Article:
What if Drugs Were Found In My Car

In almost every instance if drugs are found in your car the police are going to charge you with possession of those drugs even if they weren’t yours. The police feel that because you are driving the car and have control over the things that are in the car you must have known that there were drugs in your car. In many cases, nothing could be further from the truth.

There are many reasons that would make it impossible for the State to prove that you possessed the drugs that were found in your car. The car may not be your car. You had borrowed the car or it was a family member’s car. The car is not registered to you. Someone else also has control over what is in that particular car. There may be other people in the car. Those other people have the same access to the areas of the car that you do. Drugs or contraband found in the car may be because someone else brought them into your car.

This is what is called “joint constructive possession”. When one or more people have access to a common area where drugs are found, whether it be a car or even a home, the court must dismiss the charges against you if there is no other evidence that ties you to the drugs. This is not the same as “constructive possession” where you might be found guilty because the drugs are found in your car in an area that is accessible to you, you are the registered owner of the car, and you are the only one in the car. Of course, “actual possession” is when the drugs are found on your person.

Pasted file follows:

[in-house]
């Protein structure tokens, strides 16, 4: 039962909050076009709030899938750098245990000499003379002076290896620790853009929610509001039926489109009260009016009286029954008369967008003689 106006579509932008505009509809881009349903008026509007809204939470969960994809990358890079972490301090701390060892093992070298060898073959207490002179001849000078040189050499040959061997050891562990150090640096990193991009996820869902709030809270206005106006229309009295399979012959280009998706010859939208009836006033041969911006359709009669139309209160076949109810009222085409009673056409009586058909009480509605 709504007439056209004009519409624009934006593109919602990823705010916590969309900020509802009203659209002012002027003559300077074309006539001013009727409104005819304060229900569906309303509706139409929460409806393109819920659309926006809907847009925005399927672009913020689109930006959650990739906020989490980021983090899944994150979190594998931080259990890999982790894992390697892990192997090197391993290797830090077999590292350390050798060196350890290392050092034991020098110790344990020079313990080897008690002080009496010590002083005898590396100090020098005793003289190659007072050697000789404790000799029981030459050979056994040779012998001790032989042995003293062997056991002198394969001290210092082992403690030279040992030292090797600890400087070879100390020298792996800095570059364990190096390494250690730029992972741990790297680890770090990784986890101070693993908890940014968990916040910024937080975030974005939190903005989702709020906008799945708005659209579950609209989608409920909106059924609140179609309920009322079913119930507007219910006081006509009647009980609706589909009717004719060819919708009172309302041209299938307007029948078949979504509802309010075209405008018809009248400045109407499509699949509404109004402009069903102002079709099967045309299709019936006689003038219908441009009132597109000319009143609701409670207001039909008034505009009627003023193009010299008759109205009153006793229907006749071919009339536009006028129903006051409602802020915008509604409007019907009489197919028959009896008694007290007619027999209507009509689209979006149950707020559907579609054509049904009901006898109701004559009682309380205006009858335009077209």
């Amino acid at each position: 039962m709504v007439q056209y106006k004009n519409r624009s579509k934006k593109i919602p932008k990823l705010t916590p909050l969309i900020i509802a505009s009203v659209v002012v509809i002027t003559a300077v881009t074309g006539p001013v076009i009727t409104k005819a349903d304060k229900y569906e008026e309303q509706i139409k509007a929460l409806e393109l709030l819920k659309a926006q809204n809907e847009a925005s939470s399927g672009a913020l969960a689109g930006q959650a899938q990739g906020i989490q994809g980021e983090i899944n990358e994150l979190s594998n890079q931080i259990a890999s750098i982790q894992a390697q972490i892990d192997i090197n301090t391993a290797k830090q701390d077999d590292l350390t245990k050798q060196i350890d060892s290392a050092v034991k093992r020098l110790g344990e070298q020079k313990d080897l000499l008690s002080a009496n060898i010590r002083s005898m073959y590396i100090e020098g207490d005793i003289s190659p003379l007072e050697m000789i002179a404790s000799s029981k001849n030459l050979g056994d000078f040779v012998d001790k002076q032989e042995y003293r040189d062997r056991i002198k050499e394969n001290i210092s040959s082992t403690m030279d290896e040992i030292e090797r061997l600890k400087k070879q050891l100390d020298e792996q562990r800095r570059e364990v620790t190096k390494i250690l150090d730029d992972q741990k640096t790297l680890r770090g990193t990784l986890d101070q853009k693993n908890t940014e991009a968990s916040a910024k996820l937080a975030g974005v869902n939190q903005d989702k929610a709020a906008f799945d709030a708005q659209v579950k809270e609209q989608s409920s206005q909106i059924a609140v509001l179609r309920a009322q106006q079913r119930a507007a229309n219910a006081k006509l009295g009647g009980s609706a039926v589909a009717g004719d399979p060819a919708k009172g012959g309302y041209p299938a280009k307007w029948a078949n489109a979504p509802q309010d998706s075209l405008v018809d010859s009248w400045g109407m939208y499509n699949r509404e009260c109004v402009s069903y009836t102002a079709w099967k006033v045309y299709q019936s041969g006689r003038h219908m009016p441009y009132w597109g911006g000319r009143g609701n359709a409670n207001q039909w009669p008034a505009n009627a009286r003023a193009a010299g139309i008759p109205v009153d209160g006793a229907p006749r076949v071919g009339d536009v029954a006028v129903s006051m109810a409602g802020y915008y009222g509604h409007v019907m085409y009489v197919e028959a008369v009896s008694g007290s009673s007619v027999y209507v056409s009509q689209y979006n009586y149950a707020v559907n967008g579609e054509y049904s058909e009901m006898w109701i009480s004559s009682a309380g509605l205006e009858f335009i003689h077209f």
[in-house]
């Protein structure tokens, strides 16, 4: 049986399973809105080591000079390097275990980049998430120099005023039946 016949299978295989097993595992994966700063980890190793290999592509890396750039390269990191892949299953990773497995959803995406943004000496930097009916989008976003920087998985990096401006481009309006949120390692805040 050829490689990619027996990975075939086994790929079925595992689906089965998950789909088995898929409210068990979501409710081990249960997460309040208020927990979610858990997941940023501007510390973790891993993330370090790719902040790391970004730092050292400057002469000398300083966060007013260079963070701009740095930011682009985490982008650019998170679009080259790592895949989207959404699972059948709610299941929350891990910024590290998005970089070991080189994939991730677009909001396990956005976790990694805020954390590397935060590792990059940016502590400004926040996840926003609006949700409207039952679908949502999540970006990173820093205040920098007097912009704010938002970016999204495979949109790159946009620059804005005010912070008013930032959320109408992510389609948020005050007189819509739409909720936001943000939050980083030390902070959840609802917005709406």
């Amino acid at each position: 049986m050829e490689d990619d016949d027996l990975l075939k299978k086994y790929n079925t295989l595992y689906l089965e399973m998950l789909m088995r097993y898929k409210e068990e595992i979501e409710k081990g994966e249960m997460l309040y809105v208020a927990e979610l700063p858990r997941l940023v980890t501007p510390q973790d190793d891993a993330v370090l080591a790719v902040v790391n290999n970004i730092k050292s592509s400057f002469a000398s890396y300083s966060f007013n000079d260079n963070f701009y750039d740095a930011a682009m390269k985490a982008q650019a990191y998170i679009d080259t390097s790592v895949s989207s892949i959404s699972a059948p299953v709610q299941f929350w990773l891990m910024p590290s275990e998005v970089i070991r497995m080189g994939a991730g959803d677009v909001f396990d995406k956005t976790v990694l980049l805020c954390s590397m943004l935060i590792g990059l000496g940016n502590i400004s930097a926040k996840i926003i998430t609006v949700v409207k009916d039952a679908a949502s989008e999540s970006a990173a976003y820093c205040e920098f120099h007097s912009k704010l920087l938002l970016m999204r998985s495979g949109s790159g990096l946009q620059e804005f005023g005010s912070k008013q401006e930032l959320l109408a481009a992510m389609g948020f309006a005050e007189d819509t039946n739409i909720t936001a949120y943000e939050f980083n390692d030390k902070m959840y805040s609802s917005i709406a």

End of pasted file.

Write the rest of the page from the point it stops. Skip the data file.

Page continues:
Unfortunately, you will still need to hire an experienced drug offense attorney to convince the State or the Judge that the drugs are not yours. It’s a legal argument that you are not equipped to deal with on your own. If drugs are found in the car you are driving it is imperative that you not make any statements that the drugs are your drugs because, without your admission, the State may be unable to prove that the drugs were yours.

Written by

Ray Lopez has practiced since 1990, with prior experience as a Hillsborough County assistant State attorney and lawyer for the Tampa Police Department. He handles all criminal charges, from traffic violations and misdemeanors to serious felonies and federal drug charges. He practices in all state and federal courts of the Tampa Bay area and throughout Florida, as well as criminal appeals, juvenile court, administrative hearings, and civil forfeiture proceedings.

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